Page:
The no votes in the House came from Freedom Caucus members, and their sentiments were echoed by conservative entities in Alaska such as Must Read Alaska whose news story stated “some are calling the bill the Hooked on Handouts Act…Rather than increasing veterans’ pay, it gets them to use government programs to survive.” Most of the story’s reader comments denounce the bill and Peltola using various political, economic and racial terms.
Coverage and comments elsewhere was more positive toward Peltola’s bill, such as a Newsweek article headlined “List of 49 Republicans Who Voted Against Food Security Help for Veterans.” But the overall political portrait of her special election win and upcoming general election contest also continue to be fodder for caricatures, such as a Politico feature published Friday headlined “America’s Weirdest Voters Test Its Newest Voting System.”
Governor’s race also shifts, Senate still solid
The evolving adjustment by Alaskans to the ranked choice process isn’t preventing them from remaining strongly divided on the concept, with 42% in favor, 41.7% opposed and 16.3% percent neutral, according to the poll released Thursday.
It also doesn’t seem to be altering the ultimate predicted outcome of the major races in November besides the House.
An exchange of second- and third-ranked candidates of sorts occurred in the Alaska governor’s race, with Democrat Les Gara finishing well ahead of Independent Bill Walker in Friday’s survey, with 28.3% and 21.2% of first-choice votes respectively. Gara finished slightly behind Walker in the August primary and the two candidates have swapped positions several times during the election cycle.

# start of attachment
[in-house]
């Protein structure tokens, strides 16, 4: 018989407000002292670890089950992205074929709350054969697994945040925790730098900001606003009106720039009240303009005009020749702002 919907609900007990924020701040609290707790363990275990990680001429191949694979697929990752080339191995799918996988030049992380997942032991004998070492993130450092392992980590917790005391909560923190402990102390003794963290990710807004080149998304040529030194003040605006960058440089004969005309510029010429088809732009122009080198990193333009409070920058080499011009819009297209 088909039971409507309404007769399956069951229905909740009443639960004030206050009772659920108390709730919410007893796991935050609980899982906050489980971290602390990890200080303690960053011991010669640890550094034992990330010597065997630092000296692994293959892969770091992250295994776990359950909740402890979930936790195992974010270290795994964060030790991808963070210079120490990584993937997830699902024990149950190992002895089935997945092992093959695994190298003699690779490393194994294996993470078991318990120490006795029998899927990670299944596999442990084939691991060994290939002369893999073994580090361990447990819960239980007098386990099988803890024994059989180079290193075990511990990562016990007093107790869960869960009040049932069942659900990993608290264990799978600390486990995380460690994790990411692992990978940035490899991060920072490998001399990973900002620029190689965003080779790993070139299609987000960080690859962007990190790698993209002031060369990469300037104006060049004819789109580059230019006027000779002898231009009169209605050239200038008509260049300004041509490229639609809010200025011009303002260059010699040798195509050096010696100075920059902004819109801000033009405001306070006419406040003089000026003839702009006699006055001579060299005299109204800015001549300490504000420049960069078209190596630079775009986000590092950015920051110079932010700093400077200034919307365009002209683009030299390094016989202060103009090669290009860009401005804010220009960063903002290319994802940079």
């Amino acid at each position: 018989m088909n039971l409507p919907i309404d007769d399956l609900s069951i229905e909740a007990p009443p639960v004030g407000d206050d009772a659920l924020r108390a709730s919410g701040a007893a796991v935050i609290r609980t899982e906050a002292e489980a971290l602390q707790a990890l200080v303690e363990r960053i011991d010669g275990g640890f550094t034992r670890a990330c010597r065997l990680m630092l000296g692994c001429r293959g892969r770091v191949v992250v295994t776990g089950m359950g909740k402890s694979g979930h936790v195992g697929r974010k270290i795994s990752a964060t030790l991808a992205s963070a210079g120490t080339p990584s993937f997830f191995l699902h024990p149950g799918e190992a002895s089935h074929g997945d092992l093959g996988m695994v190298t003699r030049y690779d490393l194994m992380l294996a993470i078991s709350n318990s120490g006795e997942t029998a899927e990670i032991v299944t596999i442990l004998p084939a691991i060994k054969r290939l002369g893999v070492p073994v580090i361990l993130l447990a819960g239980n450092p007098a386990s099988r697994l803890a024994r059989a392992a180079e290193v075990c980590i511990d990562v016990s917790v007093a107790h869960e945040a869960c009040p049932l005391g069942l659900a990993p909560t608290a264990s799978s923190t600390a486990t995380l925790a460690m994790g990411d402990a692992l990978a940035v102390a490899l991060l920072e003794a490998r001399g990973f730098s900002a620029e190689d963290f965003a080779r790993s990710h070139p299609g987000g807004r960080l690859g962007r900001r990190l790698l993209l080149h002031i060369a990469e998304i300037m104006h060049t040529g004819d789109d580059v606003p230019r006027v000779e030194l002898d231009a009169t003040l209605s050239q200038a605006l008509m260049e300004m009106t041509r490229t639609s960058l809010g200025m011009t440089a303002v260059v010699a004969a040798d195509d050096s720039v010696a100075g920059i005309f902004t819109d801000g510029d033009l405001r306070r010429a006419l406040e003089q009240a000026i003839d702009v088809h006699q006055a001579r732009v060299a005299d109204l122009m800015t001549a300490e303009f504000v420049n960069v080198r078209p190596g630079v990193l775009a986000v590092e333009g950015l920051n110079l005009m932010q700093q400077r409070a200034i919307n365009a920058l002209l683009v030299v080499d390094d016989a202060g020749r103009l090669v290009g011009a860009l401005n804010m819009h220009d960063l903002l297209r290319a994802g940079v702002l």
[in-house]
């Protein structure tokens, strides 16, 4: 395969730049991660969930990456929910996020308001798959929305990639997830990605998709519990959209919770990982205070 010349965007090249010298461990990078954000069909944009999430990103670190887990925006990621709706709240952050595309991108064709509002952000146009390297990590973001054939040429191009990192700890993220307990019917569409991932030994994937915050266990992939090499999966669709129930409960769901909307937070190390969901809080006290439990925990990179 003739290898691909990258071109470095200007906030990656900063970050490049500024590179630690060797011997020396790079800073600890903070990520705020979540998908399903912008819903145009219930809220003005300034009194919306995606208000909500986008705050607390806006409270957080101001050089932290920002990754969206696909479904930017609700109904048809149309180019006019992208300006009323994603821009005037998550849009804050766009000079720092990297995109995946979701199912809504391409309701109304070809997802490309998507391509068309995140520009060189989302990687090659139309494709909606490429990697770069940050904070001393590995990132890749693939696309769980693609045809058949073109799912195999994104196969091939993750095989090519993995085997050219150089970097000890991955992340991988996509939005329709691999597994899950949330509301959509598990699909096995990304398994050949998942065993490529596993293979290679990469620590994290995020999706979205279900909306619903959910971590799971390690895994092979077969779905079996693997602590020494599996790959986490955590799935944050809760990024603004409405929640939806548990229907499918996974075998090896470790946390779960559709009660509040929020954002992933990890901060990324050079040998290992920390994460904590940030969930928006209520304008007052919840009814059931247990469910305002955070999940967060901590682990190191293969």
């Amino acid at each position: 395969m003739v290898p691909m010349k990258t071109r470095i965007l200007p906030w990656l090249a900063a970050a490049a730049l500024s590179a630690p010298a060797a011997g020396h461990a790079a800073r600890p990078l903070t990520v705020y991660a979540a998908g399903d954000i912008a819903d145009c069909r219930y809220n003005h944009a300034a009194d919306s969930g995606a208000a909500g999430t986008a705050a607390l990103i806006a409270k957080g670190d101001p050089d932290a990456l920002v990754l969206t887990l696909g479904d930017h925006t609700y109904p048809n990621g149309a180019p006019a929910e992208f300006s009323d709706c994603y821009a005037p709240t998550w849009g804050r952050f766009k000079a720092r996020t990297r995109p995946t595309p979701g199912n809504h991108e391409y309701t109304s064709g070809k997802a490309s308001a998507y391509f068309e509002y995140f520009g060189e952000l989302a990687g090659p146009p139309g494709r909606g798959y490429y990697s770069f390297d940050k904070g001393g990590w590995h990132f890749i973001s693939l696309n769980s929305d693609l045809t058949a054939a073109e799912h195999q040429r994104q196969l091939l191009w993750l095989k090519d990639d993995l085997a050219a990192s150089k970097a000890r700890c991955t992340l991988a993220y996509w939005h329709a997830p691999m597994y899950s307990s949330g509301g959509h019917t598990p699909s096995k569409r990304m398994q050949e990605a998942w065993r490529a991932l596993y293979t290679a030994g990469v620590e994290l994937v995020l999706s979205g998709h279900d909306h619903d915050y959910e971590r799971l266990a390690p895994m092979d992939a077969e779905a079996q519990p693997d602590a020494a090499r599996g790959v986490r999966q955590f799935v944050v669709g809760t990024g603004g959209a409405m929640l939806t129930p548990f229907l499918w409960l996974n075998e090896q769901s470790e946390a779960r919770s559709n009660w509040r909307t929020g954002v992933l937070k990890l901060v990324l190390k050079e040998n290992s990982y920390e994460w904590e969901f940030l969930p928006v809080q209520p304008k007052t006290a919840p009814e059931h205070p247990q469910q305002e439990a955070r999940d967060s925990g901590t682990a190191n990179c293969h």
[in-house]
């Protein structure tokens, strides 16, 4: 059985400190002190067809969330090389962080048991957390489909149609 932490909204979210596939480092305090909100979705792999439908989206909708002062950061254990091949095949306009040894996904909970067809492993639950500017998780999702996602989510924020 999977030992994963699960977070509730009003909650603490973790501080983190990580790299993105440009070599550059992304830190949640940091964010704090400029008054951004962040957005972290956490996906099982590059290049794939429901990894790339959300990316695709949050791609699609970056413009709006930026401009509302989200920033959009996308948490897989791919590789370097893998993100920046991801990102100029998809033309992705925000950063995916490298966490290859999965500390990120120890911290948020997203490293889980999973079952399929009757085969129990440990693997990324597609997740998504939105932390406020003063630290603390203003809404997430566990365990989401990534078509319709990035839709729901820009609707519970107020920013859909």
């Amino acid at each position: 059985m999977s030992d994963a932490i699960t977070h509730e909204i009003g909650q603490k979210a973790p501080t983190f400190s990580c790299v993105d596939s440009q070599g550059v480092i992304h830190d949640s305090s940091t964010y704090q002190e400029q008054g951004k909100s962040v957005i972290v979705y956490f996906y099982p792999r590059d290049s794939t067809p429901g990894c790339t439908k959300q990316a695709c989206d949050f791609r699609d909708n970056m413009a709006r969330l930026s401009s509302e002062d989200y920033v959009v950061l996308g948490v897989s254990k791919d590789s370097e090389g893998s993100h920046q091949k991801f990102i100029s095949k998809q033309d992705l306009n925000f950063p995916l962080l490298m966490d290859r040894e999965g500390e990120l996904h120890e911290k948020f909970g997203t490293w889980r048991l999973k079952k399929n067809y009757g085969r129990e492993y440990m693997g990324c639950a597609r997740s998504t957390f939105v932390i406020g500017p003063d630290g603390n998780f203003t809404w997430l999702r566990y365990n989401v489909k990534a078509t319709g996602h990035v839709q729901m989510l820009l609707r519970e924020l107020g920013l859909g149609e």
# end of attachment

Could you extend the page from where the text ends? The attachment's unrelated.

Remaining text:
But the ultimate outcome still suggests incumbent Republican Gov. Mike Dunleavy is the most likely winner, prevailing 53.4% to 46.6% against Gara in the final ranked choice round. The poll shows Walker faring slightly better in a head-to-head match against Dunleavy, with the incumbent winning 51.2% to 47.9%.
Moore, in his online analysis, states “Dunleavy has taken a hit” recently, with a near-even 48-47 approval rating due to “possible fallout from the recent storm in Western Alaska.” In particular, the governor is hurt by a 33-62 split among respondents in rural Alaska.
“This race isn’t over,” Moore wrote.
The U.S. Senate race is the most decisive in the new poll, with respondents favoring incumbent Lisa Murkowski over fellow Republican Kelly Tshibaka by a 56.6% to 43.4% final round tally. Democrat Patricia Chesbro tops out at 17%, roughly where polls showed her before the August primary, but she finished far behind that total with most of the actual voters casting ballots for Murkowski.
“Murkowski has pulled away lately, riding the Peltola wave,” Moore wrote. “The Peltola-Murkowski symbiosis is strong, despite the fact they’re in different parties. People who are positive to Peltola are 71% positive to Murkowski. People who are positive to Murkowski are 85% positive to Peltola.”
The ballot measure on a constitutional convention is also shaping up to be a lopsided vote, with 53.8% of survey sp0ndents opposing it, 30.8% favoring and 15.3% opting for “I wouldn’t vote.”
• Contact reporter Mark Sabbatini at firstname.lastname@example.org